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Baseboard higher than toekick

10784 Views 5 Replies 5 Participants Last post by  Richo
Hello all,

Looking for suggestions on how to handle this situation.

The kitchen cabinets have a 3" toekick but the baseboard I have installed is 4.25". This is the only place in the house where the baseboard meets a toekick and although I don't care for the way this looks, I can't think of any other solutions.

Any ideas?

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I would return the baseboard back into the wall with a 45 degree miter cut/ leaving it when finished flush with the outside corner and then paint the exposed bottom portion of the wall next to the toe kick with some flat black paint. BOB
You could cut your baseboard as you would normally to go around a corner, return he lower portion to the toe kick and return the top 1 1/4" to the cabinet. Either notch the board or do it with 2 pieces.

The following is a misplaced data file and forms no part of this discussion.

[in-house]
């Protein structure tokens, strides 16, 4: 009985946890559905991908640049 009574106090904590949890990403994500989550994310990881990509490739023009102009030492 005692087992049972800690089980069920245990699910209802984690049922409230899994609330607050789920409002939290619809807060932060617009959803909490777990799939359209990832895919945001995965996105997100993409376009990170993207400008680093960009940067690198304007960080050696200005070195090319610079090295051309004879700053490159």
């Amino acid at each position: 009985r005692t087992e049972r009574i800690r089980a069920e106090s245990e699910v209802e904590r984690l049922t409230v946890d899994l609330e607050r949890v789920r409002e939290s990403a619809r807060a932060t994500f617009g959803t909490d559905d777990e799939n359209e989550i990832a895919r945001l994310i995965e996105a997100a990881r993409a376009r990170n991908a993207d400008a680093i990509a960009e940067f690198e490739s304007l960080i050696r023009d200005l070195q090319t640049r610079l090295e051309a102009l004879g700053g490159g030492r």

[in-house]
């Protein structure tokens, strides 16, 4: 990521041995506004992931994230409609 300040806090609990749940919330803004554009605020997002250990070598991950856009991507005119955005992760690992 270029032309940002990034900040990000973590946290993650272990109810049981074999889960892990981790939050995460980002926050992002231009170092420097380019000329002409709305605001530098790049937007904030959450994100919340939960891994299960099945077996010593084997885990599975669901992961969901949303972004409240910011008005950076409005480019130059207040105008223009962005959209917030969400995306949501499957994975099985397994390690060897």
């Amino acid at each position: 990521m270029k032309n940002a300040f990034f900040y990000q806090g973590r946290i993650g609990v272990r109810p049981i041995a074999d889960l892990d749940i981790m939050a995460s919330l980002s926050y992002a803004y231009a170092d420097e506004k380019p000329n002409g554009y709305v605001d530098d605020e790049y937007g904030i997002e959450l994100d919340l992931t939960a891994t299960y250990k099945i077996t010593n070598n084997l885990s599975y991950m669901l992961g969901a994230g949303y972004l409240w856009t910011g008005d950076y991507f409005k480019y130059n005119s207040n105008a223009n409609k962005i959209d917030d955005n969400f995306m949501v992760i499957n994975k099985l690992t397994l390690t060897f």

You got yourself a real problem there. Not much you can do to make it look planned. Toe kicks are usually 4" high, and 3" deep. From looking at the picture the base looks like it sits ahead of the stile, which is flush with the wall.

That type of offset is very difficult to work around. Personally, that offset would be a continuous source of irritation to me. I would cut the base to fit under the toe kick, and miter, and return it to the toe kick of the cabinet.

If it has to sit as it is, cut what's called a "self-edge", which is basically a very narrow return made by a miter leaving the waste piece the width of the base. attach the mitered piece to a mitered edge on the base, and the straight cut on the waste piece sits on the wall and finishes at the right edge of the stile.

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Try making a Plinth block that wraps under the kick and is Higher than the base on the front portion, then just end your base against the block
Thanks for all the great suggestions...much appreciated. Returning the edge of the baseboard really dressed it up and it looks so much better than it did before (especially with the new flooring)

As for the toekick, I built these cabinets 10 years ago and just copied the dimensions of the previous 1970s cabinets, which had a low toekick height. At the time the baseboard was 2 1/4" and it wasn't until years later when I replaced all the baseboard that I realized I had a problem here :censored:
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